Opinion |

Do Not Kill in My Sons Name

What makes us think that by enforcing the death penalty we will prevent crime? Will it bring my beloved David back?

Robi Damelin
Robi Damelin
Israeli Justice Minister Ayelet Shaked in the Knesset, December 27, 2017.
Justice Minister Shaked in the Knesset last month, calling for death penalty for terrorists.Credit: Olivier Fitoussi
Robi Damelin
Robi Damelin

There is a new game in town, called the death penalty. The powers-that-be in Israel are bent on copying such enlightened countries as Bangladesh, Pakistan and Nigeria in their quest to end terrorism. Even the attorney general has no taste for revenge, and is likely to oppose the bill.

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But this will not stop Yisrael Beiteinu and Justice Minister Ayelet Shaked in their pursuit of revenge. Why have we lost all understanding of human nature? What makes us think that by enforcing the death penalty we will prevent crime?

A quick look at world statistics will prove that the death penalty has never been a deterrent to further murder and crime. In fact in our case it may encourage copycat phenomena. When the death penalty takes place, he who was executed will become somewhat of a folk hero and his status even more revered than a prisoner.

I have thought long and hard about the man who killed my son David. He will probably be in an Israeli jail for the rest of his life. Make no mistake: Whatever the conditions, being confined in jail with no hope cannot be a picnic. Should I reduce myself to the level of killing another human being – would that bring my beloved David back?

I am told that one of the first reactions I had when the soldiers knocked on my door with the dreadful news of Davids death was to say: You may not kill anyone in the name of my child. I am no saint but cannot and will not be a part of the taking of another life.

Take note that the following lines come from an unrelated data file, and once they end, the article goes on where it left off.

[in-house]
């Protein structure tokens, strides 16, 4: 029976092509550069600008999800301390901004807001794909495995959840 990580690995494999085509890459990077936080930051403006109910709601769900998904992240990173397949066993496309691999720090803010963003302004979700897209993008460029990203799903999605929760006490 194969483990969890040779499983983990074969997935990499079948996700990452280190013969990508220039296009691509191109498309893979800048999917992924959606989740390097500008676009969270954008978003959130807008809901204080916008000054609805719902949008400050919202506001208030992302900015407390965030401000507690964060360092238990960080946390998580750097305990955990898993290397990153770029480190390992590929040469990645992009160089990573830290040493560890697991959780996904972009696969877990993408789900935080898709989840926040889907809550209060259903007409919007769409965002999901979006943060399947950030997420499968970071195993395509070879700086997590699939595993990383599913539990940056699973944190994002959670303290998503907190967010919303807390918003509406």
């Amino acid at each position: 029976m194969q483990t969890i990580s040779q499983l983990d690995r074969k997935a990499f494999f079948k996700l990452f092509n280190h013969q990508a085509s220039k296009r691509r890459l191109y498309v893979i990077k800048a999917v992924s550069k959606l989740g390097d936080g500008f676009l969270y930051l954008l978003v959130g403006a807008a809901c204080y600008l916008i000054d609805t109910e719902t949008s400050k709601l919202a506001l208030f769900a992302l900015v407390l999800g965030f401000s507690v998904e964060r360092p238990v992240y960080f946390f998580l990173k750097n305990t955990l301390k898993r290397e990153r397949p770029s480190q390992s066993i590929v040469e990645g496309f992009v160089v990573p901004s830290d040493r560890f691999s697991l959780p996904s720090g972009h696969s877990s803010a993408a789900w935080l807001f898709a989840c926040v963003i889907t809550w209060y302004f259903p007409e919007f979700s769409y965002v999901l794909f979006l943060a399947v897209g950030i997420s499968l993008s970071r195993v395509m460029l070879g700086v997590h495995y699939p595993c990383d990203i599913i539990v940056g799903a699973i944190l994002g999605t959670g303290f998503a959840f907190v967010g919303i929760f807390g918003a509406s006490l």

Has it occurred to those who advocate for the death penalty to look at history? Take Ireland, for instance. It was only after Prime Minister Tony Blair sent Northern Ireland Secretary Marjorie Mowlam to the Maze prison near Belfast to meet with some of the most hardened criminals, who [perpetrated acts for political reasons and] could easily have been assassinated for their violent crimes, that they persuaded their political representatives to take part in the talks for peace. Some months later these political prisoners were released with the Good Friday agreement.

I have met some of the prisoners who committed terrible crimes and today they are some of the most ardent advocates for peace.

Let us also look at South Africa, where some of the most heinous crimes were committed. These people [who committed politically motivated abuses during Apartheid] could easily have been hanged for their crimes, however in their wisdom the South Africans created the Truth and Reconciliation Commission and these same criminals were given amnesty. This is hard to accept, and yet I have met some of these people and they too are working for peace and show remorse for their crimes.

Peace does not equal justice, and as long as Israelis cannot accept this fact and insist on only referring to the narrative of what was done to them – there is no prospect for a lasting peace. I cannot condone the killing of anyone by the state. Basic human rights and dignity supersede any desire for revenge.

Robi Damelin, whose son David was killed by a Palestinian sniper in 2002, is an active member of and spokesperson for The Parents Circle — Families Forum.

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